Table of Contents Author Guidelines Submit a Manuscript
Canadian Journal of Gastroenterology
Volume 19 (2005), Issue 10, Pages 603-606
Original Article

Erythema Nodosum and Pyoderma Gangrenosum in 50 Patients with Crohn’s Disease

Hugh J Freeman

Department of Medicine (Gastoenterology), University of British Columbia, Vancouver, British Columbia, Canada

Received 11 April 2005; Accepted 31 May 2005

Copyright © 2005 Hindawi Publishing Corporation. This is an open access article distributed under the Creative Commons Attribution License, which permits unrestricted use, distribution, and reproduction in any medium, provided the original work is properly cited.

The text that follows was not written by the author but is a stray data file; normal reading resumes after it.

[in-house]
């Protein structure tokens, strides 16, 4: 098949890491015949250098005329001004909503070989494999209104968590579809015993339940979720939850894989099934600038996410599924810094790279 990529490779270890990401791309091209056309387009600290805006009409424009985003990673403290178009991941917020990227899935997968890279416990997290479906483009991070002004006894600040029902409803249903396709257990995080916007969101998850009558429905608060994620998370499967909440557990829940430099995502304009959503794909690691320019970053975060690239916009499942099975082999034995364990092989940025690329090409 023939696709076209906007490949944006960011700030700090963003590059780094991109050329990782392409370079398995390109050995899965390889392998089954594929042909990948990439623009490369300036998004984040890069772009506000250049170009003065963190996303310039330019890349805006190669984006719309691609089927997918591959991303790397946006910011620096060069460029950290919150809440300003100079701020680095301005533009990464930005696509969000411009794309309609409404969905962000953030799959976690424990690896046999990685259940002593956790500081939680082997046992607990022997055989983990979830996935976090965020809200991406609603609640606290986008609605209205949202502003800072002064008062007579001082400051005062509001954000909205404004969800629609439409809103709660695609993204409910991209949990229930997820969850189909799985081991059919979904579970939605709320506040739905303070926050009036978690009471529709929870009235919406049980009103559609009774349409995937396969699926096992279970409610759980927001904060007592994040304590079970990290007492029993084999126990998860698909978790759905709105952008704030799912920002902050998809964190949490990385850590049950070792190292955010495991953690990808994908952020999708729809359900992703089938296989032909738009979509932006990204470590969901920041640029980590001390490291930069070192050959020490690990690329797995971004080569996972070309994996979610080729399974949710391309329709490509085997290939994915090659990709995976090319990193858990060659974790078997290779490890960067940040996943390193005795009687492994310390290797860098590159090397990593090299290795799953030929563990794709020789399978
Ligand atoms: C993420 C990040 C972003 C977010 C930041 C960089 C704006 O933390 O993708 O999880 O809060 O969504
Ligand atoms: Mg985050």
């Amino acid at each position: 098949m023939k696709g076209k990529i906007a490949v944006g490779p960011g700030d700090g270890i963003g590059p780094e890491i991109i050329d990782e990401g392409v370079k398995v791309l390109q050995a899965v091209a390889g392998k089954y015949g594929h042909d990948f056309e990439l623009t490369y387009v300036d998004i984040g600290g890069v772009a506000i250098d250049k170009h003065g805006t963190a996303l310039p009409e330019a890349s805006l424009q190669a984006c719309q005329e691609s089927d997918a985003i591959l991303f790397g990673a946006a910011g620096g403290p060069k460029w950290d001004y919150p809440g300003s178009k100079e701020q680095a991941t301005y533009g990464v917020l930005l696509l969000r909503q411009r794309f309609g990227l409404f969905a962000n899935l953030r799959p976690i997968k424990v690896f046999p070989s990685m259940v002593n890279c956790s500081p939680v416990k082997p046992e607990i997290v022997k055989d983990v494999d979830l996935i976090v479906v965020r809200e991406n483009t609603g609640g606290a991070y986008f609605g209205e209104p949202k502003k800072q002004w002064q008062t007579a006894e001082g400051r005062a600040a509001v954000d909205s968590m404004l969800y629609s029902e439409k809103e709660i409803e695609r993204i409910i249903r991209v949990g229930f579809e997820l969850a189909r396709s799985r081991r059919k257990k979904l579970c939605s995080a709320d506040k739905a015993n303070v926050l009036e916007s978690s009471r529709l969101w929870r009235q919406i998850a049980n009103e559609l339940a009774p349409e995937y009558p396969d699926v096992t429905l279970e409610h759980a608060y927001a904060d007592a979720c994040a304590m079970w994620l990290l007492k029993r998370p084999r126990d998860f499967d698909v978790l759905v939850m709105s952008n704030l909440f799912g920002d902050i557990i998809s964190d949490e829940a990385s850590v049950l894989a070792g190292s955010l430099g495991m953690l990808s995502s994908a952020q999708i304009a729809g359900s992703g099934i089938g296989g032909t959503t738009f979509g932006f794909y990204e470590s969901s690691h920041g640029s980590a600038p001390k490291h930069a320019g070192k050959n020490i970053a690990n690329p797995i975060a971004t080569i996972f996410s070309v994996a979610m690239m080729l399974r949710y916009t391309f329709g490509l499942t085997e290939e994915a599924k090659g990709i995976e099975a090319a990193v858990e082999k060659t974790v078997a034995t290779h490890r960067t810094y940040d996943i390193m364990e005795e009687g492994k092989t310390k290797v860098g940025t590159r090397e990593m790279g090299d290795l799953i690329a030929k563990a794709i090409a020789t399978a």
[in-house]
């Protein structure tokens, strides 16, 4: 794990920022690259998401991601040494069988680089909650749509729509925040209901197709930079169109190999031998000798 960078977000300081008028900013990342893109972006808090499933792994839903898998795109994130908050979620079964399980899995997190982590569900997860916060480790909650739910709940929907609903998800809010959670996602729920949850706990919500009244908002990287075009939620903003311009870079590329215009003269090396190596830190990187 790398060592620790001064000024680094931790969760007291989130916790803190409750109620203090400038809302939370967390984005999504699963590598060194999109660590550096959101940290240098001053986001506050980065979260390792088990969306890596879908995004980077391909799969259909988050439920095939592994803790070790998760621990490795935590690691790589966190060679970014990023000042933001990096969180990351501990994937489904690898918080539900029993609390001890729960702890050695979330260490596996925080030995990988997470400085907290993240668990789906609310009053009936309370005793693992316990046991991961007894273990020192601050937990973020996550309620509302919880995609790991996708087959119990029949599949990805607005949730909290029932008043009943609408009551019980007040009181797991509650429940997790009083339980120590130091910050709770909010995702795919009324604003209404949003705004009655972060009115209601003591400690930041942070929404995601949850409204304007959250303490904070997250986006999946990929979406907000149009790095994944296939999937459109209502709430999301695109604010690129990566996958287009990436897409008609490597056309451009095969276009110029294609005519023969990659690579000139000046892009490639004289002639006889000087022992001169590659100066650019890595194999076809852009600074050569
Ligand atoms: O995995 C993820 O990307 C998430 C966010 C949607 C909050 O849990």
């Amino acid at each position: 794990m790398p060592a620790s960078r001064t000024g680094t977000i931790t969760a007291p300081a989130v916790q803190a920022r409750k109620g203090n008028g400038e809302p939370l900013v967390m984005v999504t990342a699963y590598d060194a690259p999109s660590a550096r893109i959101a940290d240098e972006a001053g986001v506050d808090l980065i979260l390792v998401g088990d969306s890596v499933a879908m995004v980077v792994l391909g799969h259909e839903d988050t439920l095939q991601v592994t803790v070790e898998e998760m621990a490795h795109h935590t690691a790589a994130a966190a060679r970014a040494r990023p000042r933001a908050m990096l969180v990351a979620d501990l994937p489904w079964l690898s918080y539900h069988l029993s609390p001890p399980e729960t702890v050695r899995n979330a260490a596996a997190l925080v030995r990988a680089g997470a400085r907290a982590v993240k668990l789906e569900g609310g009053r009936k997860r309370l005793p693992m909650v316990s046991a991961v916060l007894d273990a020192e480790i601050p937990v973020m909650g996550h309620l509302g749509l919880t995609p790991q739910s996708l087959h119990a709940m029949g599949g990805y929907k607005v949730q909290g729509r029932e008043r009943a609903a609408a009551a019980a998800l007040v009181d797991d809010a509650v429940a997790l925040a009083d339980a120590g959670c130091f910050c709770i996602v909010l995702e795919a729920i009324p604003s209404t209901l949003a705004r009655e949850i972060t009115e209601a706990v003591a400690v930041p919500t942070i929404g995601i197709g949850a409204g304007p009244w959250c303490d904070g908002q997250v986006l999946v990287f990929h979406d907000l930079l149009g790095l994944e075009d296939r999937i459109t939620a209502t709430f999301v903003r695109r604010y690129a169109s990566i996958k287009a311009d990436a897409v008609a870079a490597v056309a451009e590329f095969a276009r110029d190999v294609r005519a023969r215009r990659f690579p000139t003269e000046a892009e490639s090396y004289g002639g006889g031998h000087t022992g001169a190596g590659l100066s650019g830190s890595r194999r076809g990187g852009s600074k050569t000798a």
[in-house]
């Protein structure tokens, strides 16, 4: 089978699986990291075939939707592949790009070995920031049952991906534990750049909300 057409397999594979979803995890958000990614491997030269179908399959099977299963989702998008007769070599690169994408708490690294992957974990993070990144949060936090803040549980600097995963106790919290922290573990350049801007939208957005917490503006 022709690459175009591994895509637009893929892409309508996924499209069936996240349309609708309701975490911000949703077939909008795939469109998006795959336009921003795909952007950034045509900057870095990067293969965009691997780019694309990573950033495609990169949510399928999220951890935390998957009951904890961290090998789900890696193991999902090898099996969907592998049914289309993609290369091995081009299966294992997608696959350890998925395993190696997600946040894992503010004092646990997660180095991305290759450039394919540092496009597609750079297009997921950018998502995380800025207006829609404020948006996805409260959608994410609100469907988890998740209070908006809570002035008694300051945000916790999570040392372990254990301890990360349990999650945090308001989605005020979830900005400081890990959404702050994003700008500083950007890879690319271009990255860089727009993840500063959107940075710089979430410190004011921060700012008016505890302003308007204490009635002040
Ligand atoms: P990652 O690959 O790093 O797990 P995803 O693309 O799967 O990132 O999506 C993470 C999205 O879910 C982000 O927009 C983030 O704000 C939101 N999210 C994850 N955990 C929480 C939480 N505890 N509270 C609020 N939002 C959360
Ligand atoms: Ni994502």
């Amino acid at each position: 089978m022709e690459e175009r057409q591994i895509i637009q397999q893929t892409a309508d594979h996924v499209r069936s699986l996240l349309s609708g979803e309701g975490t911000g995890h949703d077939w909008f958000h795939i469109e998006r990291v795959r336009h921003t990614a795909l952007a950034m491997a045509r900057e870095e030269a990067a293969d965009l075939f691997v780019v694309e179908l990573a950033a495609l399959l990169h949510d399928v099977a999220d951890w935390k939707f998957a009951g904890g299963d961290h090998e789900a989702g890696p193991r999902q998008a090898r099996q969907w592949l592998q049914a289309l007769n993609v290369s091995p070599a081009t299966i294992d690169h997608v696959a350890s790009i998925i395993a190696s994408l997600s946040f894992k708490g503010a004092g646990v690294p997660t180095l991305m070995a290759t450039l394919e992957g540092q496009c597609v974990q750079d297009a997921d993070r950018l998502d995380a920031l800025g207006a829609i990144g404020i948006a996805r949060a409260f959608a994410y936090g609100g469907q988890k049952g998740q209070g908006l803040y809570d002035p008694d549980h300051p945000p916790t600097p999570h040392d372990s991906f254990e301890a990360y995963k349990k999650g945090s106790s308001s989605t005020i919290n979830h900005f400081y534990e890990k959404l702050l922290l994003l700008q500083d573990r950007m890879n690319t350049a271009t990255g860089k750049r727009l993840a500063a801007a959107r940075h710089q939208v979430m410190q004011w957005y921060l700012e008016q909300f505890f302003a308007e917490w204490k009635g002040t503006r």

Erythema nodosum and pyoderma gangrenosum may occur in Crohn's disease. In the present evaluation of consecutive patients with Crohn's disease spanning more than two decades, erythema nodosum was seen in 45 patients and pyoderma gangrenosum was seen in seven patients. Forty-one of 566 women (7.2%) and nine of 449 men (2.0%) were affected. Of these, 45 (4.4%) had erythema nodosum and seven (0.7%) had pyoderma gangrenosum, including two (0.2%) with both dermatological disorders at different times during their clinical courses. Recurrent erythema nodosum was also detected in nine patients (20%) including eight women, while recurrent pyoderma gangrenosum was seen in two patients (28.6%). There was an age-dependent effect on the appearance of erythema nodosum in women, with the highest percentages seen in those younger than 20 years of age. Detection rates for erythema nodosum in women only approached the low mens' rates in Crohn's disease at older than 40 years of age. Most patients with these dermatological disorders had colonic disease with or without ileal involvement as well as complex disease, usually with penetrating complications. The present study documents a sex-based and age-dependent effect on the clinical expression of erythema nodosum in Crohn's disease. This suggests that some components of the inflammatory process in Crohn's disease may be modulated by estrogen-mediated events, particularly in adolescents and young adults.